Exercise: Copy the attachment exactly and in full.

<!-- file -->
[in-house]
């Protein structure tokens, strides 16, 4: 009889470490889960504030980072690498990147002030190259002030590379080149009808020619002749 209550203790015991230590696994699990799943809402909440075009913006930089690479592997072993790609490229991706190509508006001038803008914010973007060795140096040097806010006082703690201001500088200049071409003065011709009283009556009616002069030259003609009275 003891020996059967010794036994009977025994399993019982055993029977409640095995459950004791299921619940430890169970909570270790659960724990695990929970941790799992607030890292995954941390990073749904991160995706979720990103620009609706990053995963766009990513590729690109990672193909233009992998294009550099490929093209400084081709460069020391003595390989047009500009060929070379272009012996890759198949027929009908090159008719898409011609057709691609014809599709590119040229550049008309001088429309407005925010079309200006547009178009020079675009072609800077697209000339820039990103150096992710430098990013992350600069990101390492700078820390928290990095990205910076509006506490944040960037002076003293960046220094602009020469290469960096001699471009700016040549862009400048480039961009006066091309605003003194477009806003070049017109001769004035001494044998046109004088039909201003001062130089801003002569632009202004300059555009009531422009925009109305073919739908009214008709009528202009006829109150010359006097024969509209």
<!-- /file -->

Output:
[in-house]
């Protein structure tokens, strides 16, 4: 009889470490889960504030980072690498990147002030190259002030590379080149009808020619002749 209550203790015991230590696994699990799943809402909440075009913006930089690479592997072993790609490229991706190509508006001038803008914010973007060795140096040097806010006082703690201001500088200049071409003065011709009283009556009616002069030259003609009275 003891020996059967010794036994009977025994399993019982055993029977409640095995459950004791299921619940430890169970909570270790659960724990695990929970941790799992607030890292995954941390990073749904991160995706979720990103620009609706990053995963766009990513590729690109990672193909233009992998294009550099490929093209400084081709460069020391003595390989047009500009060929070379272009012996890759198949027929009908090159008719898409011609057709691609014809599709590119040229550049008309001088429309407005925010079309200006547009178009020079675009072609800077697209000339820039990103150096992710430098990013992350600069990101390492700078820390928290990095990205910076509006506490944040960037002076003293960046220094602009020469290469960096001699471009700016040549862009400048480039961009006066091309605003003194477009806003070049017109001769004035001494044998046109004088039909201003001062130089801003002569632009202004300059555009009531422009925009109305073919739908009214008709009528202009006829109150010359006097024969509209």